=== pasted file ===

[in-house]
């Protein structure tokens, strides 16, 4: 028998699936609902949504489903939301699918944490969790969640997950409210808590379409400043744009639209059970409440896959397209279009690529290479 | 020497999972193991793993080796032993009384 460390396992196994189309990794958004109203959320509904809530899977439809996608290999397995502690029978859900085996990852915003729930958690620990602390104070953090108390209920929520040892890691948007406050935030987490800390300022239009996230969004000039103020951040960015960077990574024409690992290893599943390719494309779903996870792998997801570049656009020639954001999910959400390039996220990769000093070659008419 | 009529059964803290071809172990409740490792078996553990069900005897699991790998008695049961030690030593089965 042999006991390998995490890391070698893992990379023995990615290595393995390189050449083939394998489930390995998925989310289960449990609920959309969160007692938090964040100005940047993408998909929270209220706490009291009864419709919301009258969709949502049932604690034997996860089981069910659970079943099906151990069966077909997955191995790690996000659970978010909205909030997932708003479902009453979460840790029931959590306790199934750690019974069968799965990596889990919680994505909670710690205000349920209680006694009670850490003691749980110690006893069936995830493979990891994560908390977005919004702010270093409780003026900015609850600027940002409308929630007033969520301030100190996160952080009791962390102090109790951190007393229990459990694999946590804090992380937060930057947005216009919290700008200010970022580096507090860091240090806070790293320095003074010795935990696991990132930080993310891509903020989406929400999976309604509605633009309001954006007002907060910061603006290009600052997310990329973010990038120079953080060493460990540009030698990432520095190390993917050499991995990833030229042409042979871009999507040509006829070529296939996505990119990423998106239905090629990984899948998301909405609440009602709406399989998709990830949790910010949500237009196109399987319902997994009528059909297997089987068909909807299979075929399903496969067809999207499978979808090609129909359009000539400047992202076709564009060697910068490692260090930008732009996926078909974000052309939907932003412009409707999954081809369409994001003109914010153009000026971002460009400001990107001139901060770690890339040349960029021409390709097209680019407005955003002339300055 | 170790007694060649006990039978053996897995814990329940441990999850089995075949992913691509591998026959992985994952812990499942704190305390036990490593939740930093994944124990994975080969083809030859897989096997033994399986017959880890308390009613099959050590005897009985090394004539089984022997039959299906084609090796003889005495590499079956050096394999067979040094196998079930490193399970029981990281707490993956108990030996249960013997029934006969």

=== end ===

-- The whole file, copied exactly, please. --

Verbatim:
[in-house]
């Protein structure tokens, strides 16, 4: 028998699936609902949504489903939301699918944490969790969640997950409210808590379409400043744009639209059970409440896959397209279009690529290479 | 020497999972193991793993080796032993009384 460390396992196994189309990794958004109203959320509904809530899977439809996608290999397995502690029978859900085996990852915003729930958690620990602390104070953090108390209920929520040892890691948007406050935030987490800390300022239009996230969004000039103020951040960015960077990574024409690992290893599943390719494309779903996870792998997801570049656009020639954001999910959400390039996220990769000093070659008419 | 009529059964803290071809172990409740490792078996553990069900005897699991790998008695049961030690030593089965 042999006991390998995490890391070698893992990379023995990615290595393995390189050449083939394998489930390995998925989310289960449990609920959309969160007692938090964040100005940047993408998909929270209220706490009291009864419709919301009258969709949502049932604690034997996860089981069910659970079943099906151990069966077909997955191995790690996000659970978010909205909030997932708003479902009453979460840790029931959590306790199934750690019974069968799965990596889990919680994505909670710690205000349920209680006694009670850490003691749980110690006893069936995830493979990891994560908390977005919004702010270093409780003026900015609850600027940002409308929630007033969520301030100190996160952080009791962390102090109790951190007393229990459990694999946590804090992380937060930057947005216009919290700008200010970022580096507090860091240090806070790293320095003074010795935990696991990132930080993310891509903020989406929400999976309604509605633009309001954006007002907060910061603006290009600052997310990329973010990038120079953080060493460990540009030698990432520095190390993917050499991995990833030229042409042979871009999507040509006829070529296939996505990119990423998106239905090629990984899948998301909405609440009602709406399989998709990830949790910010949500237009196109399987319902997994009528059909297997089987068909909807299979075929399903496969067809999207499978979808090609129909359009000539400047992202076709564009060697910068490692260090930008732009996926078909974000052309939907932003412009409707999954081809369409994001003109914010153009000026971002460009400001990107001139901060770690890339040349960029021409390709097209680019407005955003002339300055 | 170790007694060649006990039978053996897995814990329940441990999850089995075949992913691509591998026959992985994952812990499942704190305390036990490593939740930093994944124990994975080969083809030859897989096997033994399986017959880890308390009613099959050590005897009985090394004539089984022997039959299906084609090796003889005495590499079956050096394999067979040094196998079930490193399970029981990281707490993956108990030996249960013997029934006969």